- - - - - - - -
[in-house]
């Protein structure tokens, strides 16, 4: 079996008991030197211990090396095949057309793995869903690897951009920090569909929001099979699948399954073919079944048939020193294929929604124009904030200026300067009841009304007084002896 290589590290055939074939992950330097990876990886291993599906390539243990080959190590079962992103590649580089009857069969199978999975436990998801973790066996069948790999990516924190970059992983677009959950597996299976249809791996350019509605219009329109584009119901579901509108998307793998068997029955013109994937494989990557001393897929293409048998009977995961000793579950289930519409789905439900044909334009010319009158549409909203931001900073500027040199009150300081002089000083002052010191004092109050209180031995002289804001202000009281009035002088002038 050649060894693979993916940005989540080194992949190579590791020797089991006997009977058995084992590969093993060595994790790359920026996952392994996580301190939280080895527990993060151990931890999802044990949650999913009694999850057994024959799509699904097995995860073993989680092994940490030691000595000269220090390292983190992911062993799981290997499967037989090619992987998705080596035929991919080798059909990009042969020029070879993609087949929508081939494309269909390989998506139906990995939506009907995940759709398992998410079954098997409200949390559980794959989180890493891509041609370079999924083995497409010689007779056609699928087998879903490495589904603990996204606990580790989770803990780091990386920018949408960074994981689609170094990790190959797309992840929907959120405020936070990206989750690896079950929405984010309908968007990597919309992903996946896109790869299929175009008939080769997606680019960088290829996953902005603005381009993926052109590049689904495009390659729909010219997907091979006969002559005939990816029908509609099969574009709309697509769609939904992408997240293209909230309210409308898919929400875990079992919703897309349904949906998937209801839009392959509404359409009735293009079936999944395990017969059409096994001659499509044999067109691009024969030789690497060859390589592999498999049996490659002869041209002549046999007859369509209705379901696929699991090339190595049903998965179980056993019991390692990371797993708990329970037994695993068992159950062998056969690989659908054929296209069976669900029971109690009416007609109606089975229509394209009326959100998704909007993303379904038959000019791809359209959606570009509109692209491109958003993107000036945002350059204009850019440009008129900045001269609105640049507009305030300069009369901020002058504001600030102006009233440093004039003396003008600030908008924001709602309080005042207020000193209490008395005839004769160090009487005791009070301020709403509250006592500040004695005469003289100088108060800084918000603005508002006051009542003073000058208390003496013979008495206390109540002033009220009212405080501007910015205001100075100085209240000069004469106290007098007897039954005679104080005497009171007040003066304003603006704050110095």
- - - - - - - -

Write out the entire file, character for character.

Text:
[in-house]
């Protein structure tokens, strides 16, 4: 079996008991030197211990090396095949057309793995869903690897951009920090569909929001099979699948399954073919079944048939020193294929929604124009904030200026300067009841009304007084002896 290589590290055939074939992950330097990876990886291993599906390539243990080959190590079962992103590649580089009857069969199978999975436990998801973790066996069948790999990516924190970059992983677009959950597996299976249809791996350019509605219009329109584009119901579901509108998307793998068997029955013109994937494989990557001393897929293409048998009977995961000793579950289930519409789905439900044909334009010319009158549409909203931001900073500027040199009150300081002089000083002052010191004092109050209180031995002289804001202000009281009035002088002038 050649060894693979993916940005989540080194992949190579590791020797089991006997009977058995084992590969093993060595994790790359920026996952392994996580301190939280080895527990993060151990931890999802044990949650999913009694999850057994024959799509699904097995995860073993989680092994940490030691000595000269220090390292983190992911062993799981290997499967037989090619992987998705080596035929991919080798059909990009042969020029070879993609087949929508081939494309269909390989998506139906990995939506009907995940759709398992998410079954098997409200949390559980794959989180890493891509041609370079999924083995497409010689007779056609699928087998879903490495589904603990996204606990580790989770803990780091990386920018949408960074994981689609170094990790190959797309992840929907959120405020936070990206989750690896079950929405984010309908968007990597919309992903996946896109790869299929175009008939080769997606680019960088290829996953902005603005381009993926052109590049689904495009390659729909010219997907091979006969002559005939990816029908509609099969574009709309697509769609939904992408997240293209909230309210409308898919929400875990079992919703897309349904949906998937209801839009392959509404359409009735293009079936999944395990017969059409096994001659499509044999067109691009024969030789690497060859390589592999498999049996490659002869041209002549046999007859369509209705379901696929699991090339190595049903998965179980056993019991390692990371797993708990329970037994695993068992159950062998056969690989659908054929296209069976669900029971109690009416007609109606089975229509394209009326959100998704909007993303379904038959000019791809359209959606570009509109692209491109958003993107000036945002350059204009850019440009008129900045001269609105640049507009305030300069009369901020002058504001600030102006009233440093004039003396003008600030908008924001709602309080005042207020000193209490008395005839004769160090009487005791009070301020709403509250006592500040004695005469003289100088108060800084918000603005508002006051009542003073000058208390003496013979008495206390109540002033009220009212405080501007910015205001100075100085209240000069004469106290007098007897039954005679104080005497009171007040003066304003603006704050110095």